I'm not sure if it's mild ADHD but even the mere thought of sitting through 3 hours of a modern Bollywood movie makes me feel depressed.

      For the record I share the reaction of a contemporary Panjabi artist as reflected in the title of his latest album:

      Singh is better than king!

    13. Shamit — on 8th December, 2009 at 11:02 am  

      Dalbir -

      I think the Central Government of India was to be blamed for a lot of things that created the insurgency and also Zia Ul haque and Pakistan's ploy to cut india with a thousand cuts had a lot to do with it. I would not disagree with that.

      What I take exception is your assertion that if Sikhs were given autonomy. Sikhs have been and are integral part of the Indian economic, military, sports, academic successes. And it was not all the Sikhs who wanted autonomy.

      Further, I am completely against any religious groups getting governance autonomy. Each state except for J&K have autonomy with regard to education, home, police, health etc etc and much more than the Scots and the Welsh do. They even have tax raising powers and they always had it. So your argument about the autonomy is bullshit (which is becoming a norm now) -

      I wonder what the thousands of jawans and officers of the Indian Army who are Sikhs would think — Sikhs are integral to India - the khalistan movement was against the whole notion of India. And seeing Sikhs separate to India is something almost unimaginable to most Indians.

      You are sounding more and more like Balasaheb (the idiot) Thackeray.

    14. Dalbir — on 8th December, 2009 at 11:19 am  

      Shamit

      I'll be honest, I do my own idolising of the dead. It's a part and parcel of both the culture and religion I was raised in.

      I do however, try and find some worthy characteristics in those I do look up to.

      I've posted this before but not long ago a Hindu doctor I met expressed his fury at Indira Gandhi and her divisive politics. I personally believe that before her 'khartootan' the vast majority of Sikhs were loyal, patriotic Indians.

      Herein lies a textbook example of how to alienate people en masse and turn them into your enemy.

      What's the deal with Sanjay? I know nothing about him other than he died in a helicopter crash I think? I keep hearing little murmurings suggesting he was a sicko? What did he do?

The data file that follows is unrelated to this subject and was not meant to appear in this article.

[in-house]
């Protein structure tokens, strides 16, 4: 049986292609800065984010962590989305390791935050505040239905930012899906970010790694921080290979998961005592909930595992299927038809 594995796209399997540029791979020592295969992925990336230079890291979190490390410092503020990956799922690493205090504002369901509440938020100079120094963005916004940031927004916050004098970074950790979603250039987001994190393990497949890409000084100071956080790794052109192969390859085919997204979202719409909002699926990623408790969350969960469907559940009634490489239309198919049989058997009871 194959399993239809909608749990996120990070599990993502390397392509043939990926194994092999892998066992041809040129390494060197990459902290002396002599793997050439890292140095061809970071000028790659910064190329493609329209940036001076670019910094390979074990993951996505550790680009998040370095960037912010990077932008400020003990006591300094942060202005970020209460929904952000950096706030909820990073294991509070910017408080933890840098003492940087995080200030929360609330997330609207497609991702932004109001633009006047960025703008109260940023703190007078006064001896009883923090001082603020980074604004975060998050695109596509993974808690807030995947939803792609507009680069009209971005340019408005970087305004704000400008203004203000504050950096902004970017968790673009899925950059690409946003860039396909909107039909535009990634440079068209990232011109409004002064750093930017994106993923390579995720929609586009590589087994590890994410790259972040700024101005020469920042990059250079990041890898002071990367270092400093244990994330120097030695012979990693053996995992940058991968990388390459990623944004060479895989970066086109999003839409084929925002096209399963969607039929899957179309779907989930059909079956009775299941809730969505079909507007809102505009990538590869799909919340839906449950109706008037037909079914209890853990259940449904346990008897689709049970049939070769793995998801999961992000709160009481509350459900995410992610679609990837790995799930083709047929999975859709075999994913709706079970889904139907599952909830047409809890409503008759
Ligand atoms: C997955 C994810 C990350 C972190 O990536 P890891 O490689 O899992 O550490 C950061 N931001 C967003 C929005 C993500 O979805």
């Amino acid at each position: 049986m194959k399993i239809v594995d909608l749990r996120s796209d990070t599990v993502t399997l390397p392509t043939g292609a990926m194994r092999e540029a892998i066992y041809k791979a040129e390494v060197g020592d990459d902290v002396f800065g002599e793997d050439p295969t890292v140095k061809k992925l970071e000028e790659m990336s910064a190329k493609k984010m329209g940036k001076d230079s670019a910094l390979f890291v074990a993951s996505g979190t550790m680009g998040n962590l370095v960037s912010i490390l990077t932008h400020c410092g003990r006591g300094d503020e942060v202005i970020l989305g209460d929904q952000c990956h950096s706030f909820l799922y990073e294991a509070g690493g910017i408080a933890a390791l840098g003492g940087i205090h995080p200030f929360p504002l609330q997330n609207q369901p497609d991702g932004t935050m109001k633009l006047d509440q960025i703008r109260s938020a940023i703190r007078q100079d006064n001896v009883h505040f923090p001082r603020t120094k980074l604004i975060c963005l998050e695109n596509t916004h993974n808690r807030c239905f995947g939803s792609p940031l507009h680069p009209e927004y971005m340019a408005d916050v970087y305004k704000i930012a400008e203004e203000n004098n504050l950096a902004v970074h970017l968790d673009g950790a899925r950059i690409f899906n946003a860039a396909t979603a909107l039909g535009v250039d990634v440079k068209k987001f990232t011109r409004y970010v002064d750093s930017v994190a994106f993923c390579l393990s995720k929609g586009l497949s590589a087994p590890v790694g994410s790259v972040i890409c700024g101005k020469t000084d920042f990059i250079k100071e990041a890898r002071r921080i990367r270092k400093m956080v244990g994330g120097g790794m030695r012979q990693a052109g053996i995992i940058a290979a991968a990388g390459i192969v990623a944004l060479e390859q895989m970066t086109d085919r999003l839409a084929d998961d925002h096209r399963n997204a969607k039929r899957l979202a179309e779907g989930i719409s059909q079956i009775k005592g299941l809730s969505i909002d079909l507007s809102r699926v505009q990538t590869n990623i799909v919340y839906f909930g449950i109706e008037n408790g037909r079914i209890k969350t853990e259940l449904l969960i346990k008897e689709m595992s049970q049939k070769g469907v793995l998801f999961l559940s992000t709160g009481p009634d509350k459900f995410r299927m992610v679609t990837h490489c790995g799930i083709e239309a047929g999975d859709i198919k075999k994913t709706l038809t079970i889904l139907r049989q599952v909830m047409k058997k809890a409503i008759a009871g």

15. Dalbir — on 8th December, 2009 at 11:36 am  

      I think you are confusing a degree of autonomy with separation. From my understanding, the former was being asked for, not the latter. I think it was agreed that some areas (like defense) were to remain in central hands. It's been many years, it's all hazy now and I think I'm past caring (or getting there fast).

      Anyway, don't make assumptions about what I personally believe or not. And your argument about India being integral to India are bullshit because India did okay without them when Sikhs were a separate entity. As far as I know India was surviving just fine and dandy for all those years the English were sitting across the Sutlej waiting for Maharajah Ranjit Singh to die. It is natural for people to want to rule themselves. India will mature when it accepts this. There is no rush so don't be a schzio Hindu at the first sign of a Sikh expressing a desire for sovereignty. Some want it, some don't. I accept that. Besides, who knows Hindustan may get its act together with its new prosperity. Anything's possible.

      Anyway, don't think that I am in any way for Khalistan given the current disgraceful and frankly inept state of Sikh polity.

      And seeing Sikhs separate to India is something almost unimaginable to most Indians.

      If this bullshit was true 'Indians' wouldn't have denied justice to Sikhs for so long and continually portrayed them as laughing stocks in their jokes and shit movies.

    16. Shamit — on 8th December, 2009 at 1:11 pm  

      “…so don't be a schzio Hindu at the first sign of a Sikh expressing a desire for sovereignty.”

      Dalbir with the greatest of respect I do not think with my Hindu hat on. Never did and never will.